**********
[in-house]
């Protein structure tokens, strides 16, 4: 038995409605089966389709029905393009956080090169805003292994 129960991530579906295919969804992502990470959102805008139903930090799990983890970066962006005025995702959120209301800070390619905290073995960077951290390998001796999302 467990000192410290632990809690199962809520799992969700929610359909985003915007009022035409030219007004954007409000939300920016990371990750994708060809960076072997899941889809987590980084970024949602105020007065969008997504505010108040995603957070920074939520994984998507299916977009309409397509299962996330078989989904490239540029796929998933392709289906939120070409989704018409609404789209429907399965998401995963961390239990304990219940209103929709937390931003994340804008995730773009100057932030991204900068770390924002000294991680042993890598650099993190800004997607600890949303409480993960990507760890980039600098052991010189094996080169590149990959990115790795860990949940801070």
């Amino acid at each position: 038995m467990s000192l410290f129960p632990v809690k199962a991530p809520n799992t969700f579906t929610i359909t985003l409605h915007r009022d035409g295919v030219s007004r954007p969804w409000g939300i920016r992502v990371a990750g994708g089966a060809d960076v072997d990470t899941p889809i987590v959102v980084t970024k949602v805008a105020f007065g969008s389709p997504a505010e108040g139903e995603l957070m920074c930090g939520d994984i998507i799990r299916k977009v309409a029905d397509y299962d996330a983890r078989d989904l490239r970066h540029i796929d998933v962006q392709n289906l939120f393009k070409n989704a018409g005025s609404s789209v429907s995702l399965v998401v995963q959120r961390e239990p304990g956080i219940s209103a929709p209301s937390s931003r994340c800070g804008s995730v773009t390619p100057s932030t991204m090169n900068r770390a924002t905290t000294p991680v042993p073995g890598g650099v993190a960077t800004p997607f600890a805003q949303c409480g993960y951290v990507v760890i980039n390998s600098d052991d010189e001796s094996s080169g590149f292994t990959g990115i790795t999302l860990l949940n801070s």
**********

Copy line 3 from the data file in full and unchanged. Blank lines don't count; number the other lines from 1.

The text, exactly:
């Amino acid at each position: 038995m467990s000192l410290f129960p632990v809690k199962a991530p809520n799992t969700f579906t929610i359909t985003l409605h915007r009022d035409g295919v030219s007004r954007p969804w409000g939300i920016r992502v990371a990750g994708g089966a060809d960076v072997d990470t899941p889809i987590v959102v980084t970024k949602v805008a105020f007065g969008s389709p997504a505010e108040g139903e995603l957070m920074c930090g939520d994984i998507i799990r299916k977009v309409a029905d397509y299962d996330a983890r078989d989904l490239r970066h540029i796929d998933v962006q392709n289906l939120f393009k070409n989704a018409g005025s609404s789209v429907s995702l399965v998401v995963q959120r961390e239990p304990g956080i219940s209103a929709p209301s937390s931003r994340c800070g804008s995730v773009t390619p100057s932030t991204m090169n900068r770390a924002t905290t000294p991680v042993p073995g890598g650099v993190a960077t800004p997607f600890a805003q949303c409480g993960y951290v990507v760890i980039n390998s600098d052991d010189e001796s094996s080169g590149f292994t990959g990115i790795t999302l860990l949940n801070s």